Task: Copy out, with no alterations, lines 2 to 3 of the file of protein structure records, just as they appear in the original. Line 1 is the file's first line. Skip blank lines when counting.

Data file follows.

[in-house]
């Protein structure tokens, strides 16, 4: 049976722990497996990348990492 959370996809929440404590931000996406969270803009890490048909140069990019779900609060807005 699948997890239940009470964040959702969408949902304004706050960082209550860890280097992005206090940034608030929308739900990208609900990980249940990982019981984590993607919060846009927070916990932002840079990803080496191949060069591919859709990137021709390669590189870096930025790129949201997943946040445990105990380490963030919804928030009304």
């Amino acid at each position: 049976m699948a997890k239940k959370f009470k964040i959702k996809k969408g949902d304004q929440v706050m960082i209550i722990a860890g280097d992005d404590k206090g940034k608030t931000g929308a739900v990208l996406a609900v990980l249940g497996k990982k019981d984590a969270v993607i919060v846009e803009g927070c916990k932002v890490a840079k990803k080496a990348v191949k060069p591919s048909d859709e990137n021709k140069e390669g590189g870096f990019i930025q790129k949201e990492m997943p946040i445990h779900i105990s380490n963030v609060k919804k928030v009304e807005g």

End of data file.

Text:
């Protein structure tokens, strides 16, 4: 049976722990497996990348990492 959370996809929440404590931000996406969270803009890490048909140069990019779900609060807005 699948997890239940009470964040959702969408949902304004706050960082209550860890280097992005206090940034608030929308739900990208609900990980249940990982019981984590993607919060846009927070916990932002840079990803080496191949060069591919859709990137021709390669590189870096930025790129949201997943946040445990105990380490963030919804928030009304």
């Amino acid at each position: 049976m699948a997890k239940k959370f009470k964040i959702k996809k969408g949902d304004q929440v706050m960082i209550i722990a860890g280097d992005d404590k206090g940034k608030t931000g929308a739900v990208l996406a609900v990980l249940g497996k990982k019981d984590a969270v993607i919060v846009e803009g927070c916990k932002v890490a840079k990803k080496a990348v191949k060069p591919s048909d859709e990137n021709k140069e390669g590189g870096f990019i930025q790129k949201e990492m997943p946040i445990h779900i105990s380490n963030v609060k919804k928030v009304e807005g």